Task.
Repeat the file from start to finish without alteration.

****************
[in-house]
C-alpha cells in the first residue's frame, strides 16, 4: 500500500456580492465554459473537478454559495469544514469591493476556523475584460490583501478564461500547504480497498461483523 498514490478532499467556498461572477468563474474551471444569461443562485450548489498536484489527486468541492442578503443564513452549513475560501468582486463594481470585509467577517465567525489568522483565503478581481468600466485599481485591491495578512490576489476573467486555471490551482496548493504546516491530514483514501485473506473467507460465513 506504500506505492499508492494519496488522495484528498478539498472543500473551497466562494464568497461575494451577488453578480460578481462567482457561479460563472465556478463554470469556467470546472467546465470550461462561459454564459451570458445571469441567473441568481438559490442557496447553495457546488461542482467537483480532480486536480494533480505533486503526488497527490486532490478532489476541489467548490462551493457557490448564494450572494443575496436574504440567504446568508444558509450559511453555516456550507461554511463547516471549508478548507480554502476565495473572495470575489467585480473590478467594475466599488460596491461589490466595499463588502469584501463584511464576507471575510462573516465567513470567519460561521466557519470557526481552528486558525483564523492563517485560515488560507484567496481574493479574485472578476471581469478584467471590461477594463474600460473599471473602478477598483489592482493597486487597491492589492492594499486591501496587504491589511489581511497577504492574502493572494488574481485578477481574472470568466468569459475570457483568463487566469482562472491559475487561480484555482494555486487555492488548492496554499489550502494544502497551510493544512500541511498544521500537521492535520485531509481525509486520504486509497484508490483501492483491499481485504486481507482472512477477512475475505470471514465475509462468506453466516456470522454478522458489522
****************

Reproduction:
[in-house]
C-alpha cells in the first residue's frame, strides 16, 4: 500500500456580492465554459473537478454559495469544514469591493476556523475584460490583501478564461500547504480497498461483523 498514490478532499467556498461572477468563474474551471444569461443562485450548489498536484489527486468541492442578503443564513452549513475560501468582486463594481470585509467577517465567525489568522483565503478581481468600466485599481485591491495578512490576489476573467486555471490551482496548493504546516491530514483514501485473506473467507460465513 506504500506505492499508492494519496488522495484528498478539498472543500473551497466562494464568497461575494451577488453578480460578481462567482457561479460563472465556478463554470469556467470546472467546465470550461462561459454564459451570458445571469441567473441568481438559490442557496447553495457546488461542482467537483480532480486536480494533480505533486503526488497527490486532490478532489476541489467548490462551493457557490448564494450572494443575496436574504440567504446568508444558509450559511453555516456550507461554511463547516471549508478548507480554502476565495473572495470575489467585480473590478467594475466599488460596491461589490466595499463588502469584501463584511464576507471575510462573516465567513470567519460561521466557519470557526481552528486558525483564523492563517485560515488560507484567496481574493479574485472578476471581469478584467471590461477594463474600460473599471473602478477598483489592482493597486487597491492589492492594499486591501496587504491589511489581511497577504492574502493572494488574481485578477481574472470568466468569459475570457483568463487566469482562472491559475487561480484555482494555486487555492488548492496554499489550502494544502497551510493544512500541511498544521500537521492535520485531509481525509486520504486509497484508490483501492483491499481485504486481507482472512477477512475475505470471514465475509462468506453466516456470522454478522458489522